To arrive at a just understanding of the merits of this question, it will be necessary to allude to first principles in regard to Law, and its Punishments. The simple possession of power, gives no being a true, moral right, to exercise authority, or inflict punishment. Might cannot be of itself a source of right. Did I possess more physical power than my brother on the opposite side, it would conser no moral right on me, to exercise authority over him. Such an exercise would be an usurpation-a tyranny. Indeed Might is the only Right possessed by despotic governments. This is the distinguishing characteristic of despotism. Moreover it is the only principle which prevails in the brute creation. Might is deemed to benght there, because they can comprehend no higher source of allthoriiy. But it is a principle unworihy of man, and in fact, entirely inapplicable, in any just sense, to moral and intellectual beings. What, then, is the true and legitimate source of authority? In a single word, it is–GOODNESS. The right to exercise authority, to enai laws, to comnand obedience, and to administer rewards and pur ishments, can arise solely from an intention to make such use these powers, as shall advance the interest, promote the good, a secure the happiness, of those over whom authority and law exercised-Not only the good of all, collectively, but of each, in vidually. The authority of a government organized and admini. tered for these purposes, is legitimate, and can rightfully comman obedience. But if authority is exercised for any other purpose, it is an usurpation,-it cannot be legitimate. These are deductions,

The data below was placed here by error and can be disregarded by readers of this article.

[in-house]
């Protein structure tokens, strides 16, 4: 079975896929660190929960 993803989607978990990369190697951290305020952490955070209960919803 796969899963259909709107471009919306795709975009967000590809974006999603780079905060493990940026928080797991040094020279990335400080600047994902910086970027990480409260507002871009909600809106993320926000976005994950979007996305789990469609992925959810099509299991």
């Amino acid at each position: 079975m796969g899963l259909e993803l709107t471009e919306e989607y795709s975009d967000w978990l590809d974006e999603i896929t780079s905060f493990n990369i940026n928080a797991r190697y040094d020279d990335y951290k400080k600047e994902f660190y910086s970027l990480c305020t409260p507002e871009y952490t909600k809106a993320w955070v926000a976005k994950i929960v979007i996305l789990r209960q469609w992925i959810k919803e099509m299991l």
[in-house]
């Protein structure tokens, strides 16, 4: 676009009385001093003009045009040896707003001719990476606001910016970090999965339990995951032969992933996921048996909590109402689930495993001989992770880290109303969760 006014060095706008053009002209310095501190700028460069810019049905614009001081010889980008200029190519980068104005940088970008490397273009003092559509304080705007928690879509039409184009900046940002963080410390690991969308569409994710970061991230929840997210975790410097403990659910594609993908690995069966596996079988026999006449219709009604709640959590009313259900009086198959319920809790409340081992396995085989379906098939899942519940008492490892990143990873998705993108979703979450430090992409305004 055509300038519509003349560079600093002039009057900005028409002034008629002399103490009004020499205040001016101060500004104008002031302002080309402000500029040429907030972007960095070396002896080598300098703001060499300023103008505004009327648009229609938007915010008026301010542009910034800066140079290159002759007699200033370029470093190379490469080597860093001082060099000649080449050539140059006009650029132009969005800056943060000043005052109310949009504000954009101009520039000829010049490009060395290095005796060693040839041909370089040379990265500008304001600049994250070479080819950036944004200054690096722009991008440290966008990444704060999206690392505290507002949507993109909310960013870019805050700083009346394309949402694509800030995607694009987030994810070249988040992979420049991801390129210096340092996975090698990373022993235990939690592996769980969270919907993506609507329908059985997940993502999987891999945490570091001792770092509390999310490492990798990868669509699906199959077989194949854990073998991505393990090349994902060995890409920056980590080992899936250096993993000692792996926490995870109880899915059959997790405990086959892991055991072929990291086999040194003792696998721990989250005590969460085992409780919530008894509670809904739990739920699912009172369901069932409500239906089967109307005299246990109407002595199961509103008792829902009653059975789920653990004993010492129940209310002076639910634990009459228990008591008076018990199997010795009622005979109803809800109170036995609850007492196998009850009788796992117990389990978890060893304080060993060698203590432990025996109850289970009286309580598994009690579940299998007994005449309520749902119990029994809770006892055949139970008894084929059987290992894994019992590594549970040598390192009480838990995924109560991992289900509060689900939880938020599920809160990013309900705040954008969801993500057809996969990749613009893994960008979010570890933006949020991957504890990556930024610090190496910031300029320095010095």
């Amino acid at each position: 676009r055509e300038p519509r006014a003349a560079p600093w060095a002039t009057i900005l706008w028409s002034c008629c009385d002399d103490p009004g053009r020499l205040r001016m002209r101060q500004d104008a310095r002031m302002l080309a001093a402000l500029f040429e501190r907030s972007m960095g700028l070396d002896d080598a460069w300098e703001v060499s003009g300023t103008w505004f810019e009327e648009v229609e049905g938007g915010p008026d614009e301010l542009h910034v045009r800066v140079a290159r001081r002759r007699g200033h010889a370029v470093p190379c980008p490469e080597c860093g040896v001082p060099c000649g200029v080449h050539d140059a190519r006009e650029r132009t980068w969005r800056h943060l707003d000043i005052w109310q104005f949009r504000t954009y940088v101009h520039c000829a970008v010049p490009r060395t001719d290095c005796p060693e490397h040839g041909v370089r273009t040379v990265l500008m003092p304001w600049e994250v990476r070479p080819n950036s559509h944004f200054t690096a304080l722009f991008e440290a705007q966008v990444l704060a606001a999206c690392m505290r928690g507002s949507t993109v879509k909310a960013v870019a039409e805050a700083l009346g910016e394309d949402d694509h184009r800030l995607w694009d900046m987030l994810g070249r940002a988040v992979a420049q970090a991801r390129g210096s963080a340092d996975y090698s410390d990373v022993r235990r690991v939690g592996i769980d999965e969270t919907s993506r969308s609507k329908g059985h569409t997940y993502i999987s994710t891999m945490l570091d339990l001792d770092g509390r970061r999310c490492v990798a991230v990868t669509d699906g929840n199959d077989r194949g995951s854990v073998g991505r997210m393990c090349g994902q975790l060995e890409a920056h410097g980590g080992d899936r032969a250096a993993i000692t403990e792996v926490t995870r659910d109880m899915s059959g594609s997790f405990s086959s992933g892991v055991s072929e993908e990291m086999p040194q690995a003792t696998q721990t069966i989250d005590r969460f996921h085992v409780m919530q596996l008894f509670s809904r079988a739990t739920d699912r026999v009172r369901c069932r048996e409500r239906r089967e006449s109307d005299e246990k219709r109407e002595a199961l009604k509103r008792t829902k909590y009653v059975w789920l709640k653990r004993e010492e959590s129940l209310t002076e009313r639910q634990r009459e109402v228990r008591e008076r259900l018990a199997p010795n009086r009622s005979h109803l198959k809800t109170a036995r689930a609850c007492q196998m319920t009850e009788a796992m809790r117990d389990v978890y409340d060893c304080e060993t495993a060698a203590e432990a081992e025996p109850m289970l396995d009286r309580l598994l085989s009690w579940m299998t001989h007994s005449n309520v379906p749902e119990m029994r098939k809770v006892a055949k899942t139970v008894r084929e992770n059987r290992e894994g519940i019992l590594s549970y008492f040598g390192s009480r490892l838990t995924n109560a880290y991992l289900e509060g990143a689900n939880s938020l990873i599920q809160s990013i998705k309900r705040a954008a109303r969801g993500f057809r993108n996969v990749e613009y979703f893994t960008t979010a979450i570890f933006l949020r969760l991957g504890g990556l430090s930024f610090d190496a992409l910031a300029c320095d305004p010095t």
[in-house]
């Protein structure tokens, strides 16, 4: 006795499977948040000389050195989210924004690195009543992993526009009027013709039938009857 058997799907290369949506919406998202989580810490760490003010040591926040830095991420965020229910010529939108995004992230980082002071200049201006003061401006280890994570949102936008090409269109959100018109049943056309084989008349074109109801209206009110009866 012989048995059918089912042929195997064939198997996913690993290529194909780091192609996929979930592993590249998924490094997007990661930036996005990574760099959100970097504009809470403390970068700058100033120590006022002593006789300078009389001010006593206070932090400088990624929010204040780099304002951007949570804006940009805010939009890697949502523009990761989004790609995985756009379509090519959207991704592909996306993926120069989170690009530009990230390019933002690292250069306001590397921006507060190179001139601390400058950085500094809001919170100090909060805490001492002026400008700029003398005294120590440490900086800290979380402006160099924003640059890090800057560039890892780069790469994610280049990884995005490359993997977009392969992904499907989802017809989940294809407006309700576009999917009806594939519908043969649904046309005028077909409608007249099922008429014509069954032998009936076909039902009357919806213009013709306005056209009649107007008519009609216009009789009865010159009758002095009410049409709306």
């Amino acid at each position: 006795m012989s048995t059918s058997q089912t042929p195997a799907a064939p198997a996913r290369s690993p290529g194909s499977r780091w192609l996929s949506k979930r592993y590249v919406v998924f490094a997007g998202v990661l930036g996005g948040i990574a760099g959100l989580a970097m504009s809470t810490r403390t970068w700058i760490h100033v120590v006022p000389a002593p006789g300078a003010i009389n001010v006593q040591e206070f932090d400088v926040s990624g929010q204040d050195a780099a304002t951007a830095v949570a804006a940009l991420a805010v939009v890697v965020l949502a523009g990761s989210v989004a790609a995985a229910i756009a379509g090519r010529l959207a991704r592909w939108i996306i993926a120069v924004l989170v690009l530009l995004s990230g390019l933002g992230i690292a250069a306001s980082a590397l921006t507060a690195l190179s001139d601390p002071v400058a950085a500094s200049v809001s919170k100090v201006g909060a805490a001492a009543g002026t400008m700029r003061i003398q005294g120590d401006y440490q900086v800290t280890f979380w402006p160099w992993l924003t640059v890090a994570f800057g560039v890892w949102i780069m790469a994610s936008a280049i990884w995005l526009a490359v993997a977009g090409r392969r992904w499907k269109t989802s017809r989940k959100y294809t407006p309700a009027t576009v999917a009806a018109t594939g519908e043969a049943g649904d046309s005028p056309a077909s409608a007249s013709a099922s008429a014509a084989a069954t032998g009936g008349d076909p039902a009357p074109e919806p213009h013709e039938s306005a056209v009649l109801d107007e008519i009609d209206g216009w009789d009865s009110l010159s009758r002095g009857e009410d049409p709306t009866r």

I conceive, from the plainest principles of moral philosophy, and are susceptible of universal application.